Growers optimistic as pea harvest gets under way

The pea harvest is under way, with fieldsmen planning to work around the clock for the next eight weeks amid growing optimism of much better yields in 2013.

After last year’s washout summer cut pea production by 45% in the UK, yields are expected to return to normal this year. Although the late spring delayed crop development, the cooler, windier weather has reduced disease incidence.

Growers are looking forward to a more straightforward harvest than last year, when harvesting machines struggled to cope with swamp-like conditions.

As the giant pea viners start rolling, growers up and down the east coast of England and Scotland are working hard to gather the crop during the harvest season.

“Over the next couple of months, Britain’s vining pea growers will harvest the equivalent of two billion individual portions of peas,” said James Hallett, chief executive of the British Growers Association.

“Home-grown peas remain the gold standard for quality, taste and flavour, a key source of healthy nutrients and a ‘green’ option for Britain’s growers.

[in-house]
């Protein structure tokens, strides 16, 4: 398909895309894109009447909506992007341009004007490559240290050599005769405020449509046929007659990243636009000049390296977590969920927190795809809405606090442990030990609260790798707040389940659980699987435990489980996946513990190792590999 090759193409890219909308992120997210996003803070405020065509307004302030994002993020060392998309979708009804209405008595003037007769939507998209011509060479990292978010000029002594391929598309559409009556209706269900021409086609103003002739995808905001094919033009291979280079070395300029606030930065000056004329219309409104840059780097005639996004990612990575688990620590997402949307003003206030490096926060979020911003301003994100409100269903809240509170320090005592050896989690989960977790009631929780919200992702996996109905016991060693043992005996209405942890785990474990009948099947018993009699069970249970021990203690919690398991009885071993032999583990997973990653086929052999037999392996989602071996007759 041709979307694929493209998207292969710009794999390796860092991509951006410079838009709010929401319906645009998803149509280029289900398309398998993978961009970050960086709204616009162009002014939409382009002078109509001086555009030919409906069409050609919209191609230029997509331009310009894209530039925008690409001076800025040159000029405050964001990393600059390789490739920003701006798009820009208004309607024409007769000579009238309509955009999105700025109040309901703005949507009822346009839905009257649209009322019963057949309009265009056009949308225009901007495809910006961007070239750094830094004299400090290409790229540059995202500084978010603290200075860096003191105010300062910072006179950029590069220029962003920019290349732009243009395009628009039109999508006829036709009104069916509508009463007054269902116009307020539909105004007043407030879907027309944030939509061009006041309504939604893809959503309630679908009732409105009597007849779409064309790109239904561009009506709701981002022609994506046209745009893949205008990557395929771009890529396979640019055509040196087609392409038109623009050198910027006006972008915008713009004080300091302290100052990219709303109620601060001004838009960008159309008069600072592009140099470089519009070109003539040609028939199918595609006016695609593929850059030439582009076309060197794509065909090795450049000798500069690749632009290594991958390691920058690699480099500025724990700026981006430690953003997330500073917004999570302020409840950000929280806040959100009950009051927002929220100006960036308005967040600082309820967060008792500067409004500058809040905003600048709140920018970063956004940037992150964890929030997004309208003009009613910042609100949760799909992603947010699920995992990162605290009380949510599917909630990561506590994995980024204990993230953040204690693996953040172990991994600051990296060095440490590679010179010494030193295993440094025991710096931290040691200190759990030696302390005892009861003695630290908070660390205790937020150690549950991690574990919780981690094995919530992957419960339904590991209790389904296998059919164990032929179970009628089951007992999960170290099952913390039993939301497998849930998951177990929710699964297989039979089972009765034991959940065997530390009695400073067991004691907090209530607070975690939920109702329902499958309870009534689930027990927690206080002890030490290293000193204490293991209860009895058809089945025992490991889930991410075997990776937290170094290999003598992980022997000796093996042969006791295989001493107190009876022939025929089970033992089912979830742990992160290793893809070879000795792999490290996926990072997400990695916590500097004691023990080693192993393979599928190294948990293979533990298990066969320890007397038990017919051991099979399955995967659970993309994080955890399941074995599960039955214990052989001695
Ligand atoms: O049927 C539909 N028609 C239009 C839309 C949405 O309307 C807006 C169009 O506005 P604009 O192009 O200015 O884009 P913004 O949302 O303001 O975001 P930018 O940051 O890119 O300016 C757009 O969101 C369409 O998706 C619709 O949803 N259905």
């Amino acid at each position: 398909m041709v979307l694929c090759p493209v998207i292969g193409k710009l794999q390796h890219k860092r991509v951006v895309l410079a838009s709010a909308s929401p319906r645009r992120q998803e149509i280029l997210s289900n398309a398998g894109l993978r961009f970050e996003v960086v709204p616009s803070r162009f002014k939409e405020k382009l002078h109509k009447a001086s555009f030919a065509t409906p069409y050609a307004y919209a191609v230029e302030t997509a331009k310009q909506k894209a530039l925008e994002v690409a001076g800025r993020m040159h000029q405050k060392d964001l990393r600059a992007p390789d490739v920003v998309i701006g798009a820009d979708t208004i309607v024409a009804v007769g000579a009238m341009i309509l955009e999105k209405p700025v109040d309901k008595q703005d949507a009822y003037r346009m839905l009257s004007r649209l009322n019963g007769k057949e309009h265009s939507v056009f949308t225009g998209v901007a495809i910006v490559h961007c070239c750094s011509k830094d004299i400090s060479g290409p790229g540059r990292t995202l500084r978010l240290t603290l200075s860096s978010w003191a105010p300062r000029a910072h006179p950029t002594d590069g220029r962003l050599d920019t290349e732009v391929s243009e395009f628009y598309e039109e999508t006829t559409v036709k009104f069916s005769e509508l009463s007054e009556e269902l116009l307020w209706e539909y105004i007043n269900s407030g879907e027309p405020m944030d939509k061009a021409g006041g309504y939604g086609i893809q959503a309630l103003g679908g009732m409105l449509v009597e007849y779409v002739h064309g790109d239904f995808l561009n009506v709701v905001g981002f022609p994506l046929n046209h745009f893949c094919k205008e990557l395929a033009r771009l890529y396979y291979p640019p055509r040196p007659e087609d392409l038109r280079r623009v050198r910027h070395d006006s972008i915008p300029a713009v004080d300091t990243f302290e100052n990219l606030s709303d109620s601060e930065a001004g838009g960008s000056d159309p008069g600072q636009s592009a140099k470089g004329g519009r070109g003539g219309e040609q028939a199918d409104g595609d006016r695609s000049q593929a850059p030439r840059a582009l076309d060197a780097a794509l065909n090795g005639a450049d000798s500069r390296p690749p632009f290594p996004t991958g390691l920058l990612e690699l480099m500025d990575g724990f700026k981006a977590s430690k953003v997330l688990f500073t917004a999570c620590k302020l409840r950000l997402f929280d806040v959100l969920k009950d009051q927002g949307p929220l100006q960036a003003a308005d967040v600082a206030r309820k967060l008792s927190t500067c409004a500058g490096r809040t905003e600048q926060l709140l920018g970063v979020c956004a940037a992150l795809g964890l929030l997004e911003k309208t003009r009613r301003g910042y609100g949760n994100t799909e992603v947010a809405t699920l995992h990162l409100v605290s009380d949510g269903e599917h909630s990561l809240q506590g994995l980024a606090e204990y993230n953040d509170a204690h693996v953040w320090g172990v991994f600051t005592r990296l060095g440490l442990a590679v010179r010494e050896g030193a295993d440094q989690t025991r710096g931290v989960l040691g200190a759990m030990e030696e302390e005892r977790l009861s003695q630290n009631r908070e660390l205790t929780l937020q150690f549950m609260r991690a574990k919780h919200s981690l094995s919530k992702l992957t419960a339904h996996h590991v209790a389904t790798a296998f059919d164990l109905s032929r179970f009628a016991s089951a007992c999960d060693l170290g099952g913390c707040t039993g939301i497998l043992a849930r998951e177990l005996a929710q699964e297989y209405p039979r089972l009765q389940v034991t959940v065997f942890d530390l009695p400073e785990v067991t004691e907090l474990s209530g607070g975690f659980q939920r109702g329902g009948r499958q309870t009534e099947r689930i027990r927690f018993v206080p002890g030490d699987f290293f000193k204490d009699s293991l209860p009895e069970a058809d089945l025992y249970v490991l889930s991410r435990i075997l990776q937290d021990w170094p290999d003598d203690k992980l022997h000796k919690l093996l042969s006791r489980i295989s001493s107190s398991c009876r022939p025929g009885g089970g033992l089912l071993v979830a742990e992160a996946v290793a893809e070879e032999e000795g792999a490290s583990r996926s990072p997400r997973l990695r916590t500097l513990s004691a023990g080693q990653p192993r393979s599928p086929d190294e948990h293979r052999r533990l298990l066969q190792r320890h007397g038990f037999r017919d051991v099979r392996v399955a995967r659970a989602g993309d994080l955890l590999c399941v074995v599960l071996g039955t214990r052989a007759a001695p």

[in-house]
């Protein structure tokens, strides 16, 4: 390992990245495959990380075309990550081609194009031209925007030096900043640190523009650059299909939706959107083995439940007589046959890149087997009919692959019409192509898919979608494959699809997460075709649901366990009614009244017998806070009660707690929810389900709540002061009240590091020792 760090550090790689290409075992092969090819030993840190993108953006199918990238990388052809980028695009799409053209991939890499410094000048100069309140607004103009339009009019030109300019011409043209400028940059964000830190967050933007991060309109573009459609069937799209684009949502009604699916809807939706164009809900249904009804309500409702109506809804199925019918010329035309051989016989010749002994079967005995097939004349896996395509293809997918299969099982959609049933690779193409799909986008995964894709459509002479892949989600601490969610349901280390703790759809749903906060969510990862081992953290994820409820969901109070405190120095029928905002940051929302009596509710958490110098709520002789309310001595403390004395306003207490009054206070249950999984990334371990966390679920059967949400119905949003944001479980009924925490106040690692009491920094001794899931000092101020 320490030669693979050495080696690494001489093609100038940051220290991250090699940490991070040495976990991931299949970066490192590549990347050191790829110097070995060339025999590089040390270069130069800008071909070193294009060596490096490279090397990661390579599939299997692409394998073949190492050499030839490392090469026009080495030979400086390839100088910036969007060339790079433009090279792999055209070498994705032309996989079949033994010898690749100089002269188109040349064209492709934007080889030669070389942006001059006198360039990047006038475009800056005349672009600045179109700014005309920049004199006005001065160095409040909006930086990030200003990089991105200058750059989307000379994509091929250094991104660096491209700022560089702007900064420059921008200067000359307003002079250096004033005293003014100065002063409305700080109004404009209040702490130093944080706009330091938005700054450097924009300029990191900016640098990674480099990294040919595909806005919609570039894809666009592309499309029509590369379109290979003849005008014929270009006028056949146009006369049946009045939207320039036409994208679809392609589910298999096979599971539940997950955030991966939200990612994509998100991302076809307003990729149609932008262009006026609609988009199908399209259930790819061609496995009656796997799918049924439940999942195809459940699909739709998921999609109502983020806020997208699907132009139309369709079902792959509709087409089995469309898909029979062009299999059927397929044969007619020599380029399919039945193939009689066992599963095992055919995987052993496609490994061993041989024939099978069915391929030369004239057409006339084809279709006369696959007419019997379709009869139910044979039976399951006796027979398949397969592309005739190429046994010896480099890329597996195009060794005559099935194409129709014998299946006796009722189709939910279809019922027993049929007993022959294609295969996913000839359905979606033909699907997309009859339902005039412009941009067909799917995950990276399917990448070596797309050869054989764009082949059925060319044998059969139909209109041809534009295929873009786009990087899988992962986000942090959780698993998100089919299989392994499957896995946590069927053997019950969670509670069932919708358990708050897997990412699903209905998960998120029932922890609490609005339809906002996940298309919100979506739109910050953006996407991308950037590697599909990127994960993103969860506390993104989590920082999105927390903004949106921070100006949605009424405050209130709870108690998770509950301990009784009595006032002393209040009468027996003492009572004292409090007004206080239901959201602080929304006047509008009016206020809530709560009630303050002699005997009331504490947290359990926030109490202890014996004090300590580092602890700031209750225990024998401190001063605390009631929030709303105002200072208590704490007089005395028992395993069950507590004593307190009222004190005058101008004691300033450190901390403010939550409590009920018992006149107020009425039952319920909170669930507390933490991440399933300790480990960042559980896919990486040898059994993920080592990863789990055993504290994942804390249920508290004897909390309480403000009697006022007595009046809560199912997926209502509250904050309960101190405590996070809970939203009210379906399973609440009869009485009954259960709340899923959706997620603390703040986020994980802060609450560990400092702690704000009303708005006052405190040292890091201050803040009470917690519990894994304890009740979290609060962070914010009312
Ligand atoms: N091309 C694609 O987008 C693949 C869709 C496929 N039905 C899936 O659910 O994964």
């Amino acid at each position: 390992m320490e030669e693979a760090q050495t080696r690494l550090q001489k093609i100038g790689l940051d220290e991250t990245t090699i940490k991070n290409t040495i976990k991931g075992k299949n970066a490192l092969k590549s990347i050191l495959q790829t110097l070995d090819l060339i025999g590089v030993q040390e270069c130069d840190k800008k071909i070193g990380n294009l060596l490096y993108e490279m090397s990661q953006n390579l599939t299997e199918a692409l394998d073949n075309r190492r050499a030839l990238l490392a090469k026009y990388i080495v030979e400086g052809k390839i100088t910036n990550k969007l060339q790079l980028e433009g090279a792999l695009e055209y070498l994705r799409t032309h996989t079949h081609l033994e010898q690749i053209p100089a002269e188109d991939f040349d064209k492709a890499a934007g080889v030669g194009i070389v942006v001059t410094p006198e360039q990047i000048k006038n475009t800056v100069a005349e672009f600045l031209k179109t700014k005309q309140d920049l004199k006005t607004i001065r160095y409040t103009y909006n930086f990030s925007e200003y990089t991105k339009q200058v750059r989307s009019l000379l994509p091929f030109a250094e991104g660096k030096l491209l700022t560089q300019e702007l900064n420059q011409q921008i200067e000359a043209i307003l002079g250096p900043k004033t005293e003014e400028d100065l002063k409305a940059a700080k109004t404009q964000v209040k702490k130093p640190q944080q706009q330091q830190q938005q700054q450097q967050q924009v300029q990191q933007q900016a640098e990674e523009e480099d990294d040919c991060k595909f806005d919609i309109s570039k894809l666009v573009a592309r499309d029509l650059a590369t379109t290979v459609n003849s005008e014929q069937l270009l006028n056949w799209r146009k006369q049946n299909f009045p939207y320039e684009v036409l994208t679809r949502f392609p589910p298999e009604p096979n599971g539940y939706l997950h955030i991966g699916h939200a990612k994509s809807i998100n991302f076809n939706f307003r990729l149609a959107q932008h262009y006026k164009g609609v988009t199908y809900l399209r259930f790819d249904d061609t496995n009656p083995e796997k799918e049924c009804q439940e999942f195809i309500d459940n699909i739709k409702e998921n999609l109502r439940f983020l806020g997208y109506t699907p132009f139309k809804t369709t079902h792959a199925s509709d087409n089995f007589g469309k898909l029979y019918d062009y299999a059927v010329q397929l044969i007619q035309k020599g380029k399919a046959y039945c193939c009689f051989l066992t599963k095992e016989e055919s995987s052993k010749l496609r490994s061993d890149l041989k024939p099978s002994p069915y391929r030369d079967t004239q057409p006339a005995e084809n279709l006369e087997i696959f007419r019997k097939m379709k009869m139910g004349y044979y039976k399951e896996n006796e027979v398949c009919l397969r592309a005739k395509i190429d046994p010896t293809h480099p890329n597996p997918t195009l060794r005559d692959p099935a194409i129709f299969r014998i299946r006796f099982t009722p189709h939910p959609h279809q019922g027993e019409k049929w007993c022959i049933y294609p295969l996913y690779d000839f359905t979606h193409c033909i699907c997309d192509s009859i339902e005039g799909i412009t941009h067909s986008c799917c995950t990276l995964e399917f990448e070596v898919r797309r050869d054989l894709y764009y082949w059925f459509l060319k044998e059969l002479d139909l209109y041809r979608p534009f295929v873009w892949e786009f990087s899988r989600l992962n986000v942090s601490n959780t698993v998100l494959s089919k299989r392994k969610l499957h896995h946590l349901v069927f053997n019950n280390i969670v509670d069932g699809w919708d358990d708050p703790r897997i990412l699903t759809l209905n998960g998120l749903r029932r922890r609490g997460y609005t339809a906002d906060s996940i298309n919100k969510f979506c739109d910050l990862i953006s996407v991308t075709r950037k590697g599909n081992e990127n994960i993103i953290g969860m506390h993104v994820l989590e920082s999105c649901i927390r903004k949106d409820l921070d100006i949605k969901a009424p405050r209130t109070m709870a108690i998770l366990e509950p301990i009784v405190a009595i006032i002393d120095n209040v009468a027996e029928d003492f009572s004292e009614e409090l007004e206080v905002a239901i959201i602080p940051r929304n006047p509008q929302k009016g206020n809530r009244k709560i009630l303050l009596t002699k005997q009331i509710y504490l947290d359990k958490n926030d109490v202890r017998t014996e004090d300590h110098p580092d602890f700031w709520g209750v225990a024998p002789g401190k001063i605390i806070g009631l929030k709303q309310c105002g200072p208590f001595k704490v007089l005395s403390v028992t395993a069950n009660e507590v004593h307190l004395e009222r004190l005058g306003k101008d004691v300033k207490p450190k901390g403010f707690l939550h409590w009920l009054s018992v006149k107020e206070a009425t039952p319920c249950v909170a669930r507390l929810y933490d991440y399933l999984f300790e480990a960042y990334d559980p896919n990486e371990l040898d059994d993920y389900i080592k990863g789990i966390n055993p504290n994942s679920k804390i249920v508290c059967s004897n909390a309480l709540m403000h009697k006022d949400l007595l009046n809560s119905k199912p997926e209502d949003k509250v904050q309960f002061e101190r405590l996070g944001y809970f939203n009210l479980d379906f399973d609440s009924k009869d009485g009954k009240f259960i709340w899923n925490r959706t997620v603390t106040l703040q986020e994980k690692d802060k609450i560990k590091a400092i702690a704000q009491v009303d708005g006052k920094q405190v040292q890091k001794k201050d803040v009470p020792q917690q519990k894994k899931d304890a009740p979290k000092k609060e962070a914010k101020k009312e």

“After last year’s devastating harvest, it is great to see the 2013 vining pea campaign get under way with a return to more normal conditions.”

Thousands of garden peas and petit pois are due to be picked by pea producer Birds Eye as part of a military-style operation to ensure that the much loved veg goes from picked to frozen in less than 150 minutes.

Last year, Birds Eye sold 233,724,881,710 peas – enough to fill 42 Olympic-sized swimming pools.

Birds Eye head of agriculture James Young said: “Pea vines are particularly susceptible to bad weather and we certainly suffered as a result of this last year.

“We’re feeling more confident about the 2013 harvest, but there are still challenges to rise above, so every minute over the coming months will be critical.”

The UK is the largest producer of peas for freezing in Europe, growing about 35,000ha of vining peas each year – the equivalent of 70,000 football pitches. A national institution, Brits eat a staggering 150m kilos of garden peas and petit pois every year.

Pea production also offers significant environmental benefits. As a key part of the farming rotation, the pea break crop helps return nitrogen to the soil and allows growers to reduce their fertiliser use for future cropping patterns.

Planting peas as a break crop also enables growers to cut back on weed control chemicals in following crops.

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